• RRTs for kinematic configuration — We intend to use Rapidly Exploring Random Trees (RRTs) for the motion planning component of this project.
  • Classical planning for environment configuration — The area surrounding the desired object to pick up is not necessarily free space. The space needs to be cleared by pushing aside objects in the way to the correct locations. For this constraint satisfaction problem, we intend to use one of the classical planning algorithms to determine the sequence of directional pushes to execute in order to create free space.
  • Post-processing for trajectory smoothing — We intend to try several methods for achieving the desired trajectory attributes, such as attempting to prune the RRT to prevent circuitous routes. We will also quantify metrics for the attributes in order to evaluate the methods we try.
Implementation Challenges
  • We need a safe and intuitive way to test code before running it on the actual robot.
  • We need an accurate representation of the world state.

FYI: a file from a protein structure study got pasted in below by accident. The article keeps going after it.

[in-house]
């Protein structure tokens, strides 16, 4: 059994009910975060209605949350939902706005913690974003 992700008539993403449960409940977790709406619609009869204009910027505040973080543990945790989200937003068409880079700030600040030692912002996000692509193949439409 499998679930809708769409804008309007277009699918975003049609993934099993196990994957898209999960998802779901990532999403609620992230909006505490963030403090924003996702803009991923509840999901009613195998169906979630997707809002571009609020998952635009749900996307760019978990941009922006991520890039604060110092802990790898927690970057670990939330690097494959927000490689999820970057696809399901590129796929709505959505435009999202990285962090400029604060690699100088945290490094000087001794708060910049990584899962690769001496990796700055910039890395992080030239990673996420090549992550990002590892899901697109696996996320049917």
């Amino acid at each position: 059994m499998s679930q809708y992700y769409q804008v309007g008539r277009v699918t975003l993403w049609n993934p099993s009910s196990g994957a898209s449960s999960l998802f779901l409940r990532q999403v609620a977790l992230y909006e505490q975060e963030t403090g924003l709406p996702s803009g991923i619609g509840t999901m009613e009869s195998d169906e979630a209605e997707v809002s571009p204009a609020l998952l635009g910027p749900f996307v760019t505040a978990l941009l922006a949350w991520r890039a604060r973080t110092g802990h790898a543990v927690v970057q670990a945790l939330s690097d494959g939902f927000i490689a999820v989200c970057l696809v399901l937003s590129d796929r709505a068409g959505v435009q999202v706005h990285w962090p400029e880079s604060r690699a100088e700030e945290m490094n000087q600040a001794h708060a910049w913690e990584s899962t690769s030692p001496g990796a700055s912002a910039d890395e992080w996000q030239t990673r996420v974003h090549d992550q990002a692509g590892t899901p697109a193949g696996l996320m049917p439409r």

• We need to integrate several different code modules for motion planning, classical planning, perception, and robot control into a single pipeline.
Proposed Solutions
  • Simulation — We will create a simulation environment by getting a model of the robot into RST, and use this simulation environment to get the code working. We will also evaluate the success of our project in both simulation and on the real robot.
  • Perception — The environment configuration will be determined by segmenting the workspace and objects from point clouds in a laser scan. Since our project is not focused on perception, we will also plan to use larger objects that can be detected more easily and robustly. We will also maintain a planarity requirement for objects on the workspace (no stacking).
  • Interfacing RST (written in C++) with robot controllers (written in Python)


General Task Crystal Tiffany Advait
Week 1 Get project ready to present. Create slides Write document Research references
Week 2 Prepare platform and create simulation environment. Arm 3ds files CAD end effectors Mount end effectors
Week 3 Get motion planning component working in simulation. Extreme programming
Week 4 Get classical planning component working in simulation. Extreme programming